The theme of this issue of the Woman Advocate newsletter is “the business of law.” In keeping with that theme, we interviewed general counsel, law firm managing partners, executives, and entrepreneurs to get their views on business success. Here are their answers.
Allyson Willoughby, General Counsel and SVP of People, Glassdoor
Q: What advice would you give to a junior woman lawyer interested in serving as in-house counsel?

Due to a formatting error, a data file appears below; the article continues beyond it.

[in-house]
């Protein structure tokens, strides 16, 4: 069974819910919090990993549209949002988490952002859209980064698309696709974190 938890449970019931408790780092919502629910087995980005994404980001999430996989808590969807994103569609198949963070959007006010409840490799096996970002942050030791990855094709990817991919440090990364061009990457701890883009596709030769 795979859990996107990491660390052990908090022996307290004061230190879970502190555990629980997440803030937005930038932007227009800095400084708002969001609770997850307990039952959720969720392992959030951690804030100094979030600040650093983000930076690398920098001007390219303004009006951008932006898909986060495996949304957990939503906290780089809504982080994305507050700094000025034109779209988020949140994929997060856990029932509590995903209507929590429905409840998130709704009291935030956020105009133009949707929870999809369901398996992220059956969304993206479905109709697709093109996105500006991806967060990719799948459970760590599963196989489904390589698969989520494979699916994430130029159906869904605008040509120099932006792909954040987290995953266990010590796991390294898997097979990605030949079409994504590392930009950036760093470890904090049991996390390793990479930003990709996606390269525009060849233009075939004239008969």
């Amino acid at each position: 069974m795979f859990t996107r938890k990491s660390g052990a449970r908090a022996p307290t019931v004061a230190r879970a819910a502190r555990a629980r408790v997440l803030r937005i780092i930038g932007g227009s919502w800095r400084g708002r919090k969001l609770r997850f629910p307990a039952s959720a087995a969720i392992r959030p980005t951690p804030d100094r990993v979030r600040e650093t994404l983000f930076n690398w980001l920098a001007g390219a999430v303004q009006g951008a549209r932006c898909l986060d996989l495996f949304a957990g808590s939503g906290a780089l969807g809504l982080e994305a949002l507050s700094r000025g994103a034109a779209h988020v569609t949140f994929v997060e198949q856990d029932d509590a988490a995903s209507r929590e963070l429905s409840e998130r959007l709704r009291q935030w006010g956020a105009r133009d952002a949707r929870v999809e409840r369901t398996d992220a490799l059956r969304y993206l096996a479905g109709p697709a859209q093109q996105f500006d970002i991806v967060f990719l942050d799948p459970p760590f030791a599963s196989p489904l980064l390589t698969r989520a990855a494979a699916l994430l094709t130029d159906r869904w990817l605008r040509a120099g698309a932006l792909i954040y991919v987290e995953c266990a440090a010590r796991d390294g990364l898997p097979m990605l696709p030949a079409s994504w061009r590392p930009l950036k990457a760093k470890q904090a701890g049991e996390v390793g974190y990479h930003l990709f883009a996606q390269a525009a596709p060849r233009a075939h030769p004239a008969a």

A: I always say that it’s best to get a few years of solid experience under your belt as a practicing lawyer before trying to go in-house. Being an actively practicing lawyer will give you the ability to make judgment calls that are crucially important as in-house counsel. In addition, you should seek to obtain a broad range of experience because many in-house counsel roles require you to be a generalist. The more you can learn before going in-house, the more you will be of value to the in-house world. Finally, it is crucial to network, network, network! I regularly talk with law students who reach out to me for advice––they are doing the right thing by getting themselves out there early and establishing connections. Talk to in-house counsel and find out what it is really like. Worst-case scenario you may find out it isn’t for you; best-case scenario you make a connection that may be helpful down the line.